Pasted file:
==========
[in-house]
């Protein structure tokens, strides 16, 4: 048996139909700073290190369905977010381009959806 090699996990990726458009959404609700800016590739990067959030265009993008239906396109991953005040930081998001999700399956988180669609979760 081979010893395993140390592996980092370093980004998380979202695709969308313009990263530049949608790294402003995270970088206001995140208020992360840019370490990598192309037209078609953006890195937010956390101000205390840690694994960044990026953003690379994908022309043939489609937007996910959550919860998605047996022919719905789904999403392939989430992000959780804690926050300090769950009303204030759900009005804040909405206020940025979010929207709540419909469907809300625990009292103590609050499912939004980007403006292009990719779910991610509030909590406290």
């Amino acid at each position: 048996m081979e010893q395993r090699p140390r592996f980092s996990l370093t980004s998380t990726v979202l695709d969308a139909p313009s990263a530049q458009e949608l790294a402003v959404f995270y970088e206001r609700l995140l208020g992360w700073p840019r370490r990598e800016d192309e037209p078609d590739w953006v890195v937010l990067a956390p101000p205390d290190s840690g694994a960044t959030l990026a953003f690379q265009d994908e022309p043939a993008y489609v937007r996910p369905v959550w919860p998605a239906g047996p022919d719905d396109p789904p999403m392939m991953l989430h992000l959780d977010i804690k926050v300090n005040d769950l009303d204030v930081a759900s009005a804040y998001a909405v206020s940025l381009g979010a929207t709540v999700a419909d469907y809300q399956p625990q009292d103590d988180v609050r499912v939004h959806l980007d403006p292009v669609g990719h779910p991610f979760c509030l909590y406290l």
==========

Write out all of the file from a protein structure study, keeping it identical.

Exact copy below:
[in-house]
């Protein structure tokens, strides 16, 4: 048996139909700073290190369905977010381009959806 090699996990990726458009959404609700800016590739990067959030265009993008239906396109991953005040930081998001999700399956988180669609979760 081979010893395993140390592996980092370093980004998380979202695709969308313009990263530049949608790294402003995270970088206001995140208020992360840019370490990598192309037209078609953006890195937010956390101000205390840690694994960044990026953003690379994908022309043939489609937007996910959550919860998605047996022919719905789904999403392939989430992000959780804690926050300090769950009303204030759900009005804040909405206020940025979010929207709540419909469907809300625990009292103590609050499912939004980007403006292009990719779910991610509030909590406290």
């Amino acid at each position: 048996m081979e010893q395993r090699p140390r592996f980092s996990l370093t980004s998380t990726v979202l695709d969308a139909p313009s990263a530049q458009e949608l790294a402003v959404f995270y970088e206001r609700l995140l208020g992360w700073p840019r370490r990598e800016d192309e037209p078609d590739w953006v890195v937010l990067a956390p101000p205390d290190s840690g694994a960044t959030l990026a953003f690379q265009d994908e022309p043939a993008y489609v937007r996910p369905v959550w919860p998605a239906g047996p022919d719905d396109p789904p999403m392939m991953l989430h992000l959780d977010i804690k926050v300090n005040d769950l009303d204030v930081a759900s009005a804040y998001a909405v206020s940025l381009g979010a929207t709540v999700a419909d469907y809300q399956p625990q009292d103590d988180v609050r499912v939004h959806l980007d403006p292009v669609g990719h779910p991610f979760c509030l909590y406290l």